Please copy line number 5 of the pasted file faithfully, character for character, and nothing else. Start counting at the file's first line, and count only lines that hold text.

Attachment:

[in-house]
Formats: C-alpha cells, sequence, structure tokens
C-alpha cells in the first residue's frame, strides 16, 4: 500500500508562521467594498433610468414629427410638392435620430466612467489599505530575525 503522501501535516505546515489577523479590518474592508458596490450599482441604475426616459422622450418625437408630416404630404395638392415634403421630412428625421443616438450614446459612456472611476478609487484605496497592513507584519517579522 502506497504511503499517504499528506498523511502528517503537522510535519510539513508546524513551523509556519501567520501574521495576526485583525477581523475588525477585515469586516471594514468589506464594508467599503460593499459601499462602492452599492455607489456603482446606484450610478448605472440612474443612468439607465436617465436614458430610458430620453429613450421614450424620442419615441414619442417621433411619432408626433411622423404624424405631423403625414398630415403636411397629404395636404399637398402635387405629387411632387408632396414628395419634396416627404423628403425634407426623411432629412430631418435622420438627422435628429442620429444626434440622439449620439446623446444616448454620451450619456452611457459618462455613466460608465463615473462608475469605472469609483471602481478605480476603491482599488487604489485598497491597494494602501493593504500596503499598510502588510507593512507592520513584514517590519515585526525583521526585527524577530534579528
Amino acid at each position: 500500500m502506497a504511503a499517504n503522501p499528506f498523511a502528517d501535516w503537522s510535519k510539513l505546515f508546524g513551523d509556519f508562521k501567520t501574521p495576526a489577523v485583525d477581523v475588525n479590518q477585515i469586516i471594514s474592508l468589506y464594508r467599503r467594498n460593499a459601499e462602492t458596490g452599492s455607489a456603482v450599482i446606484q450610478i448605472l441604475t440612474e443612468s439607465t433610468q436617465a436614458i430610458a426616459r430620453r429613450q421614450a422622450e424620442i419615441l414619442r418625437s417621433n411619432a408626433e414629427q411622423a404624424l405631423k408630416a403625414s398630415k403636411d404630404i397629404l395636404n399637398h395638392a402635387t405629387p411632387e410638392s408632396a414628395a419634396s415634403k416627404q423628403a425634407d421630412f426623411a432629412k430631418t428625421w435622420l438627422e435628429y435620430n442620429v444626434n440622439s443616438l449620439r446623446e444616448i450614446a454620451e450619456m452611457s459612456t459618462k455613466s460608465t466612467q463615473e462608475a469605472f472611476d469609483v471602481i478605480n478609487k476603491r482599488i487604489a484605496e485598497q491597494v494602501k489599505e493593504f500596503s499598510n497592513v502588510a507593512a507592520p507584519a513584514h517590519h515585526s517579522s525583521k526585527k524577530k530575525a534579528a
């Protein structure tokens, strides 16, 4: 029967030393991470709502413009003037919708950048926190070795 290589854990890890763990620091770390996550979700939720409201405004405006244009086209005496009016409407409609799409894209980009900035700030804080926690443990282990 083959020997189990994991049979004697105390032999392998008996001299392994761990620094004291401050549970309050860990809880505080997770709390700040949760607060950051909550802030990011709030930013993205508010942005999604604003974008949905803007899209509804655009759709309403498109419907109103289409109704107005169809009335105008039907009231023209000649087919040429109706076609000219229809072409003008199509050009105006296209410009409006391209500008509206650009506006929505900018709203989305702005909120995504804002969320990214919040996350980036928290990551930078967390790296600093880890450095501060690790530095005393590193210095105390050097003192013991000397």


């Protein structure tokens, strides 16, 4: 029967030393991470709502413009003037919708950048926190070795 290589854990890890763990620091770390996550979700939720409201405004405006244009086209005496009016409407409609799409894209980009900035700030804080926690443990282990 083959020997189990994991049979004697105390032999392998008996001299392994761990620094004291401050549970309050860990809880505080997770709390700040949760607060950051909550802030990011709030930013993205508010942005999604604003974008949905803007899209509804655009759709309403498109419907109103289409109704107005169809009335105008039907009231023209000649087919040429109706076609000219229809072409003008199509050009105006296209410009409006391209500008509206650009506006929505900018709203989305702005909120995504804002969320990214919040996350980036928290990551930078967390790296600093880890450095501060690790530095005393590193210095105390050097003192013991000397």